I'm from a small town in northern Michigan, just outside of Traverse City. And if you played soccer, you also worked on the Cherry Farm. I worked on the Cherry Farm from when I was 12 until I was about 22. Soccer was able to take me to Alma College in which I got a degree in chemistry there and also continued to play soccer on the varsity team. Soccer then continued to be in my life, but in a different facet. As with my chemistry degree, I was hired by Pfizer Pharmaceuticals for two years as a chemist in their quality-control lab. I was also playing a little bit of semi-professional there in Kalamazoo. Work got to be too much and I had to cut back on soccer. I was trying to go to med school, but I necessarily did not have the funds after college to apply to all the schools. I applied to a bunch of US schools and it did not work out. I got interviews at a few places and got waitlisted. At the end of the day, it did not happen and I was crushed. But one of my friends from Alma, Addie Loftus, who just matched family medicine this cycle, told me about UMHS and how great of a medical school it was and encouraged me to look into it.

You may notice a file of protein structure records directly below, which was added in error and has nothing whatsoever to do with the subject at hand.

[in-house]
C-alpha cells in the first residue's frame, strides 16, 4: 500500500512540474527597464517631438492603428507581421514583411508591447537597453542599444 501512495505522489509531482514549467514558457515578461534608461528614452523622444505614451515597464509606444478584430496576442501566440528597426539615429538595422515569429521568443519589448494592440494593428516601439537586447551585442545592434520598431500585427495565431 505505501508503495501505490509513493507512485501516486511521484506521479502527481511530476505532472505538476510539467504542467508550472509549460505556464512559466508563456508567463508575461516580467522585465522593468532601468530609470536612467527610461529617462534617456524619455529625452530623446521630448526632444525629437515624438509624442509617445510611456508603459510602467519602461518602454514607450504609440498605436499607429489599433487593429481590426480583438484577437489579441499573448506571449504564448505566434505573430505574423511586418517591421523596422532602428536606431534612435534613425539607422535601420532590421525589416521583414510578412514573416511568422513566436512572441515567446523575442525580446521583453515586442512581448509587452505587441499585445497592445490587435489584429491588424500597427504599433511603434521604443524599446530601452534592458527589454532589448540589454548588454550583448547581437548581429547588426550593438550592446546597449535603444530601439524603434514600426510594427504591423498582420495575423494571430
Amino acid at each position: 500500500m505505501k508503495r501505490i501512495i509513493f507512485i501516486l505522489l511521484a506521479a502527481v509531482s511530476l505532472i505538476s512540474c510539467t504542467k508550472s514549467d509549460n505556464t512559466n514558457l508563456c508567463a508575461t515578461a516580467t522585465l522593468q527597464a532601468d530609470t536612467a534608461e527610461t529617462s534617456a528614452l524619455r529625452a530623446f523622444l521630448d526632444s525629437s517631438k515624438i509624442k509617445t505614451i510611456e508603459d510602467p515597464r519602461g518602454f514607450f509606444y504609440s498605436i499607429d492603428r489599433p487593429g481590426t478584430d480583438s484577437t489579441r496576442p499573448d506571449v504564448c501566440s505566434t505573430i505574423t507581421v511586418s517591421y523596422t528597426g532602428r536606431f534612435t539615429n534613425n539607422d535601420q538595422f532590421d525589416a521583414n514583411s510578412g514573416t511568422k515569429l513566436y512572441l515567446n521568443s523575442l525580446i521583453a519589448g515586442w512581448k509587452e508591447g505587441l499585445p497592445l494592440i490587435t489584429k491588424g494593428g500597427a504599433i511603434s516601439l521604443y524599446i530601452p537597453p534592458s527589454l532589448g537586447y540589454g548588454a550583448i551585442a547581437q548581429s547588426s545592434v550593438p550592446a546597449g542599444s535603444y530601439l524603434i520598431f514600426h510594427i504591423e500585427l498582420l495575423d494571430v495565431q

I did my research about UMHS and applied. I had an interview with Michelle Peres, the UMHS Vice President of Enrollment Management at the time at the Detroit office. Within a week, I was fully accepted and I was absolutely grateful. I really loved that I did not have to wait a year and apply again for the next cycle in the United States. I could just hop right in that year and almost be done with my time on the island and a quarter of the way done with medical school before I could even begin to re-apply in the US again. So, I took the jump over to St. Kitts and here we are.
What made you choose UMHS over other med schools when you were looking to apply?
One thing about UMHS that really interested me was the overall caring culture that I felt from the school and how involved the administration was in our success as students. Also, when I went for my interview in Detroit, there were two UMHS graduates working at the Detroit office waiting to be matched for residency. It was great to be able to talk to them and it was reassuring to see future residents from UMHS. Another reason is the low attrition rate at UMHS. The school does a tremendous job of keeping the students that they accept and that was important to me when looking for a Caribbean school to attend.